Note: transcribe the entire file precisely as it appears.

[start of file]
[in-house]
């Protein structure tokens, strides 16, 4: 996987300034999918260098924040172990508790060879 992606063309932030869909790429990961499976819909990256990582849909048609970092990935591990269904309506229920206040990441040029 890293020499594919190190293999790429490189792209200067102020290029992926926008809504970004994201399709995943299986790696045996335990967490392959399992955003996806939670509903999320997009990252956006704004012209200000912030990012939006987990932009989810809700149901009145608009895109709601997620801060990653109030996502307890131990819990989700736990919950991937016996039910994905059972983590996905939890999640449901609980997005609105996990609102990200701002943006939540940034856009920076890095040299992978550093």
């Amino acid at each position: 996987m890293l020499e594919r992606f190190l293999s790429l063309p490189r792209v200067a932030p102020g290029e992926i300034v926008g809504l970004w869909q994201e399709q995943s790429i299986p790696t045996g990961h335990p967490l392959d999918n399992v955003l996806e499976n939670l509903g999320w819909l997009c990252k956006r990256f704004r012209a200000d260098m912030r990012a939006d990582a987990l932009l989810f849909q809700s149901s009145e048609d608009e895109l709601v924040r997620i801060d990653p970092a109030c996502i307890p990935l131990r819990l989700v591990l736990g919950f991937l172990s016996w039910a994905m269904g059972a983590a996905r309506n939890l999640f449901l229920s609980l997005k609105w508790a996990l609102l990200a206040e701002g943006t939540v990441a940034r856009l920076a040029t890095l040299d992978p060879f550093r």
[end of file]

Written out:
[in-house]
């Protein structure tokens, strides 16, 4: 996987300034999918260098924040172990508790060879 992606063309932030869909790429990961499976819909990256990582849909048609970092990935591990269904309506229920206040990441040029 890293020499594919190190293999790429490189792209200067102020290029992926926008809504970004994201399709995943299986790696045996335990967490392959399992955003996806939670509903999320997009990252956006704004012209200000912030990012939006987990932009989810809700149901009145608009895109709601997620801060990653109030996502307890131990819990989700736990919950991937016996039910994905059972983590996905939890999640449901609980997005609105996990609102990200701002943006939540940034856009920076890095040299992978550093």
């Amino acid at each position: 996987m890293l020499e594919r992606f190190l293999s790429l063309p490189r792209v200067a932030p102020g290029e992926i300034v926008g809504l970004w869909q994201e399709q995943s790429i299986p790696t045996g990961h335990p967490l392959d999918n399992v955003l996806e499976n939670l509903g999320w819909l997009c990252k956006r990256f704004r012209a200000d260098m912030r990012a939006d990582a987990l932009l989810f849909q809700s149901s009145e048609d608009e895109l709601v924040r997620i801060d990653p970092a109030c996502i307890p990935l131990r819990l989700v591990l736990g919950f991937l172990s016996w039910a994905m269904g059972a983590a996905r309506n939890l999640f449901l229920s609980l997005k609105w508790a996990l609102l990200a206040e701002g943006t939540v990441a940034r856009l920076a040029t890095l040299d992978p060879f550093r």